In the original article published in this issue by Patil et al., the authors have studied and reported on two such sinonasal malignancies with neuroendocrine differentiation: esthesioneuroblastoma and SNEC.[17] They analyzed the 5-year outcomes, including the progression-free survival (PFS), OS, and late adverse events, of 25 patients with locally advanced esthesioneuroblastoma or SNEC treated between August 2010 and August 2014 with NACT followed by local therapy at their center. The authors had previously published their 2-year outcomes for this cohort of patients.[7]

All these patients received two cycles of NACT consisting of cisplatin (33 mg/m 2 D1–D3) and etoposide (100 mg/m 2 D1–D3). Cisplatin was replaced with carboplatin (area under the curve-5 or 6) if the creatinine clearance was below 60 mL/min. Post 2 cycles, patients underwent response assessment in the multidisciplinary clinic, and then based on the response, either underwent surgical resection followed by adjuvant chemoradiation or radical chemoradiation or palliative radiation. The 5-year PFS in the esthesioneuroblastoma and SNEC cohorts was 63.5% (95% confidence interval [CI], 28.9–84.7) and 34.6% (95% CI, 10.1–61.1) (P = 0.1), respectively, and their 5-year OS was 91.7% (95% CI, 53.9–98.9) and 46.2% (95% CI, 19.2–69.6) (P = 0.024), respectively. Response to NACT was the only factor impacting PFS on the multivariate analysis (P = 0.033). Any grade late adverse event occurred in twenty patients (80%). Metabolic late adverse events, including any grade of hypertension, type 2 diabetes, and renal dysfunction, were seen in 19 patients (76%). Notably, the incidence of type 2 diabetes was 68%, as against the national reported incidence of 7.3% in a similar aged cohort, as per the authors.

The important contribution of the study to the existing literature on paranasal sinus tumors is that it adds to the database of outcomes for this rare group of patients. It especially sheds light on two distinct facts: first, that esthesioneuroblastoma and SNEC are two different entities with distinct histopathology characteristics, and different prognosis; second, the study underlines the benefit of induction/NACT for both of these tumor types (esthesioneuroblastoma more than SNEC) in the form of local responses, enhanced resectability, as well as improved PFS and OS. These results were noteworthy, considering nearly half of their patients had SNEC, which are known to have a poor prognosis, and almost all of their patients had T4 disease with proven poor outcomes.[7] Some limitations of the current study are the small numbers of two distinctly different histologies, retrospective nature of the review, lack of tumor biomarker testing, and correlation with outcomes (not even done retrospectively).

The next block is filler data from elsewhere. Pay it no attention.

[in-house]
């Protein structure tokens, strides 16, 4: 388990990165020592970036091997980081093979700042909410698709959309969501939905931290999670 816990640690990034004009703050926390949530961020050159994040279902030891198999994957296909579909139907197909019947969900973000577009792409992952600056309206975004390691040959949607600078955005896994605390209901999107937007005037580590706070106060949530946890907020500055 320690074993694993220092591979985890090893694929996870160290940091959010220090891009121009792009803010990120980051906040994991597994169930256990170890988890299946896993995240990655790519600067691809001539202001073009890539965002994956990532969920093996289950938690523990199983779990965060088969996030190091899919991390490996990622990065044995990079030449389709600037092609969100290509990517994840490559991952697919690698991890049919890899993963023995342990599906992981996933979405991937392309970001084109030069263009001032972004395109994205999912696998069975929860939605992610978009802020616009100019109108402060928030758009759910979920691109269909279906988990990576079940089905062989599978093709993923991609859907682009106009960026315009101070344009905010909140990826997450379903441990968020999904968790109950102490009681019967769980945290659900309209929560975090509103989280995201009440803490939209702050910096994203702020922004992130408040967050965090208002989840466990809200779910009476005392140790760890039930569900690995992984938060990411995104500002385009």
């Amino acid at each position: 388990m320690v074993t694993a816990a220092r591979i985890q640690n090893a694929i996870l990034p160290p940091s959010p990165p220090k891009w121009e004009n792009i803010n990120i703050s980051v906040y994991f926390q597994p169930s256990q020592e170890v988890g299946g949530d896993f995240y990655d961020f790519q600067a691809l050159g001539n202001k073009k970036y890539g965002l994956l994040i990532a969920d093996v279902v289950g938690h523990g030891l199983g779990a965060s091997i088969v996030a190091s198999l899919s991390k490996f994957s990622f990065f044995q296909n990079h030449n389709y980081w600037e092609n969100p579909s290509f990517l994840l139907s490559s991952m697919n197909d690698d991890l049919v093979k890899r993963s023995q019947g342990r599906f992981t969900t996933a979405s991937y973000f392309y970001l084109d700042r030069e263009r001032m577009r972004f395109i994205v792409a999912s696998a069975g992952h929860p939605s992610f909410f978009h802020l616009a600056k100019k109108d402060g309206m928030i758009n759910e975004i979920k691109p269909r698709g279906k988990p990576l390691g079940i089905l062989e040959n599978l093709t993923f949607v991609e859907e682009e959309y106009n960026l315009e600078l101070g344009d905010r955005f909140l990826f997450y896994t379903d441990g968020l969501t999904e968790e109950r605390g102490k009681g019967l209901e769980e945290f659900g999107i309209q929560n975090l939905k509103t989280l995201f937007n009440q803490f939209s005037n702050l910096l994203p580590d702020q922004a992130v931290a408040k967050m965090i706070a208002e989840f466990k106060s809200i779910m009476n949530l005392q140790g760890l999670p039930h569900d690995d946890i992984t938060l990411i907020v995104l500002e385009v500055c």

This analysis has a limited follow-up of 5 years; a longer follow-up will be needed to capture late recurrences described in this patient population and also to assess late adverse events beyond 5 years. There is a dearth of comparative data, especially in symptomatic locally advanced cases, to decide the exact primary strategy, and this study does not address that.

In this analysis of 25 cases of esthesioneuroblastoma (n = 12) and SNEC (n = 13), Patil et al. conclude that NACT in advanced sinonasal cancers is associated with an improvement in the 5-year outcomes. Late side effects, especially metabolic, were seen in a large group of these patients (80%) and should be evaluated during further follow-up. Ideally, one would desire a randomized prospective trial of NACT for definitive recommendations; however, in this very rare population of patients with heterogeneous histology this is not feasible, leaving the strategy hypothesis generating.[18] However, one would argue that there are enough data to inform therapeutic recommendations in the form of case series and retrospective reviews with a long-term follow-up, to underline the survival benefit from such a strategy.[4],[5],[6],[7],[8],[9],[10] Innovative research methods and novel clinical trial designs in the form of biomarker-enriched, umbrella, and basket trials are needed to help better answer this question further.

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Robin TP, Jones BL, Gordon OM, Phan A, Abbott D, McDermott JD, et al. A comprehensive comparative analysis of treatment modalities for sinonasal malignancies. Cancer 2017;123:3040-9.  Back to cited text no. 2
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Noronha V, Patil VM, Joshi A, Krishna MV, Dhumal S, Juvekar S, et al. Induction chemotherapy in technically unresectable locally advanced carcinoma of maxillary sinus. Chemother Res Pract 2014;2014:487872.  Back to cited text no. 5
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Patil VM, Joshi A, Noronha V, Sharma V, Zanwar S, Dhumal S, et al. Neoadjuvant chemotherapy in locally advanced and borderline resectable nonsquamous sinonasal tumors (Esthesioneuroblastoma and sinonasal tumor with neuroendocrine differentiation). Int J Surg Oncol 2016;2016:6923730.  Back to cited text no. 7
Ock CY, Keam B, Kim TM, Han DH, Won TB, Lee SH, et al. Induction chemotherapy in head and neck squamous cell carcinoma of the paranasal sinus and nasal cavity: A role in organ preservation. Korean J Intern Med 2016;31:570-8.  Back to cited text no. 8
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[PUBMED]  [Full text]